Frequently Asked Questions


Waterproof means that all external fabric has been coated with our durable polyurethane coatings and the seams have been factory-taped, making that area of the tent impermeable to water. "mm" refers to millimeters and is paired with a number to represent a standardized measurement of how “waterproofness”. For instance, a 1500mm coating will withstand a 1500mm (5') column of water before water might appear through the fabric. That's strong enough to prevent rain from leaking into a tent in a hurricane-force storm.
We recommend that you use a footprint underneath your tent. Customized to fit each specific model, it will not only keep your tent floor clean and dry, but it will also protect it from rocks that can cause punctures and excessive abrasion, prolonging the life of the tent. In addition, all of our tents can be set up with just the footprint and fly, creating a minimalist alternative to a full tent.
We voluntarily follow ASTM International F 1934-98 standards around these two tent industry terms. In accordance with this standard, packaged weight includes the total weight of the packaged contents off the shelf. Minimum weight, by comparison, refers to the combined weight of the tent body, rainfly (if applicable) and tent poles, but not any of the other items that may appear in the package, such as tent stakes, guy cords, stuff sack, etc.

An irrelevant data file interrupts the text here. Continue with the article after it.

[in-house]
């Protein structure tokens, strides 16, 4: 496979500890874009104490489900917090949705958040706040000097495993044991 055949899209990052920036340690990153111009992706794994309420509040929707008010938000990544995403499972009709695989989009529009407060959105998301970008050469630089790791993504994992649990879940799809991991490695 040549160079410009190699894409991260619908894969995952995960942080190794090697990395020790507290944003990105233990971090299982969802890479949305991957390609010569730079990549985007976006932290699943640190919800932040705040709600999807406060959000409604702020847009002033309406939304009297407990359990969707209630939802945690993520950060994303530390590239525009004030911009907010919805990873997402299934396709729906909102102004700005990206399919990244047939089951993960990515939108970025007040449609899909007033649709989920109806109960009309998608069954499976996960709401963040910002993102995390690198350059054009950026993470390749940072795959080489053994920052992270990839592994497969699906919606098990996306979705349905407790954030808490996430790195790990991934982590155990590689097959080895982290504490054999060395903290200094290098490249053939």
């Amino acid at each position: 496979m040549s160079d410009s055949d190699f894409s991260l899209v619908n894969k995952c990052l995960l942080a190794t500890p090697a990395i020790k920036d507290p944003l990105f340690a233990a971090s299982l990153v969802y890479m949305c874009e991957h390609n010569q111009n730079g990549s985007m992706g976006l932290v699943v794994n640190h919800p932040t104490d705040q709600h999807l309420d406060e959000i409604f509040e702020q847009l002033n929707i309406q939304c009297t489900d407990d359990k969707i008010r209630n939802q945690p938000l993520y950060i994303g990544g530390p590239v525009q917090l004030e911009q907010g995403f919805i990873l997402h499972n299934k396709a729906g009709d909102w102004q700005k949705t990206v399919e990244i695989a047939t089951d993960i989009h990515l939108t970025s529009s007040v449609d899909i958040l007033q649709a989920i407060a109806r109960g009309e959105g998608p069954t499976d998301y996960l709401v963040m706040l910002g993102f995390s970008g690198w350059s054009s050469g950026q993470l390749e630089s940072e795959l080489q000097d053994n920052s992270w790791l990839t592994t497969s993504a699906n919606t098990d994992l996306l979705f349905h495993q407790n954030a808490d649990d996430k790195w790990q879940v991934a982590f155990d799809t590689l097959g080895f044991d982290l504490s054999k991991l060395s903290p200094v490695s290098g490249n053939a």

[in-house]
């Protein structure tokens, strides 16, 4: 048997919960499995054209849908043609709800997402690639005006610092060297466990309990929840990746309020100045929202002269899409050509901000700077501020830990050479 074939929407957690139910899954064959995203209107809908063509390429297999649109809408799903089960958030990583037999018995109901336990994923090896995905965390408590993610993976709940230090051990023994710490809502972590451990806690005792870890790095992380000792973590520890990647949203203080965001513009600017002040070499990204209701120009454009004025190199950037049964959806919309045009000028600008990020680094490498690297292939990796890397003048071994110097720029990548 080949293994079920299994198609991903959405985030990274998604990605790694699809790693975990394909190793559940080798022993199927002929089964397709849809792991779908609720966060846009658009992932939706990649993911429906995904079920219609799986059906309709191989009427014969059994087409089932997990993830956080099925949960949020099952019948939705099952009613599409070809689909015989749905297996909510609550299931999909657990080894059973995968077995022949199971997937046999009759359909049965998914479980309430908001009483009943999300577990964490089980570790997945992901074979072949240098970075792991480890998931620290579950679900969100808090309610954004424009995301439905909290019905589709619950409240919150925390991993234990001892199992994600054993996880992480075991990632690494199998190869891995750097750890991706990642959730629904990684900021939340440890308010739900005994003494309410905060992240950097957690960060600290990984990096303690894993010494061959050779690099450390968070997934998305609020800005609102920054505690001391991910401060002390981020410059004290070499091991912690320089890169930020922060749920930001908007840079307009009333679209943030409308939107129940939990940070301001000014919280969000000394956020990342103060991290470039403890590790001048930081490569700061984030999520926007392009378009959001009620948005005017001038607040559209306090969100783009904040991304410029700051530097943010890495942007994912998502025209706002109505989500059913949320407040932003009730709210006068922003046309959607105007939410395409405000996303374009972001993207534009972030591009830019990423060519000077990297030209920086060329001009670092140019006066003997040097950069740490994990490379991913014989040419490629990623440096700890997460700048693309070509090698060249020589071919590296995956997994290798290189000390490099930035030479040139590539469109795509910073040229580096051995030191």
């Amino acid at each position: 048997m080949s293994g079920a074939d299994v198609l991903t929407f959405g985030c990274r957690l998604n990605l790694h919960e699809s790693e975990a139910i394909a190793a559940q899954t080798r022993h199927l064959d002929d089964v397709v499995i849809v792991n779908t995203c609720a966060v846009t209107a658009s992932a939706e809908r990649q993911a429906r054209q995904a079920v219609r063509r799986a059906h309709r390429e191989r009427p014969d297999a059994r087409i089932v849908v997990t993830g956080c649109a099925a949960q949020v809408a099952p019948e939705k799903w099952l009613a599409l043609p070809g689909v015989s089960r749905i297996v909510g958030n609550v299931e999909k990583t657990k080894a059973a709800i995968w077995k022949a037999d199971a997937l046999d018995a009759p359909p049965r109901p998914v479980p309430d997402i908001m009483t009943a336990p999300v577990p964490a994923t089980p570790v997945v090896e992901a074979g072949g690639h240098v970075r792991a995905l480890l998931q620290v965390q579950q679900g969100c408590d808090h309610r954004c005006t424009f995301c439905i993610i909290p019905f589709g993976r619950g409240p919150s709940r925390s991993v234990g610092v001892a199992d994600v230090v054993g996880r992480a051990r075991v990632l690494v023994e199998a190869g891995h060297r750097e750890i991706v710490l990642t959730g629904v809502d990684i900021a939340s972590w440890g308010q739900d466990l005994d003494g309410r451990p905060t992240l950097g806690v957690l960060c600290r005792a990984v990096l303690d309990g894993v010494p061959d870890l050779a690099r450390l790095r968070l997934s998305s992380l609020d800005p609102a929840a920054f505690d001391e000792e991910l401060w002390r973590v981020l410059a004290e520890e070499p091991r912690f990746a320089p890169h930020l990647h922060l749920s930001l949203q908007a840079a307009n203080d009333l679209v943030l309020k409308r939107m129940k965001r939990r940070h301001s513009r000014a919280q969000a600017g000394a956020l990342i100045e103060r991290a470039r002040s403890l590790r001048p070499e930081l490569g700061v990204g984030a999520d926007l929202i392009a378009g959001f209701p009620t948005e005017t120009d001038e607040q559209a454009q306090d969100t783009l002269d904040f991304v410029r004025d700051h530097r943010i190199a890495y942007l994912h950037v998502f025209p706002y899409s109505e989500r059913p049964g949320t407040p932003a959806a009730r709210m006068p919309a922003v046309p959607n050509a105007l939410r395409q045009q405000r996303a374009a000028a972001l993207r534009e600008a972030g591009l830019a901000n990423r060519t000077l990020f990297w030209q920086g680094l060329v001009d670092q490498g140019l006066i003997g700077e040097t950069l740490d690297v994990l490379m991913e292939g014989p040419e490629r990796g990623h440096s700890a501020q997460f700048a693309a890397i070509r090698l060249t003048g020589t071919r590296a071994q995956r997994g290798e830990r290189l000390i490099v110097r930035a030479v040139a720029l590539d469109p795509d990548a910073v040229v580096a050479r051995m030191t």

Superior fabrics and construction make Therm-a-Rest tents extremely waterproof. The rainfly and floor are factory seam taped, so seam sealing is not necessary. If any problems develop over time, seam seal the specific area only, on the inner, shiny side of the area. Follow the instructions on the seam sealant tube. Use a syringe for accuracy. Allow the seam sealant to dry, then apply a light dusting of baby or talc powder to prevent it from sticking to the rest of the tent when stuffed or folded.
Condensation is the build-up of moisture inside your tent due to differences between the inside and outside temperatures. There are three main sources:
  • Weather Conditions: High humidity, low temperatures, and rainy conditions create the most condensation.
  • People: We produce about 1 - 2 pints of moisture per night through breathing and skin evaporation.
  • Wet Environment: Wet ground or wet gear stored inside the tent.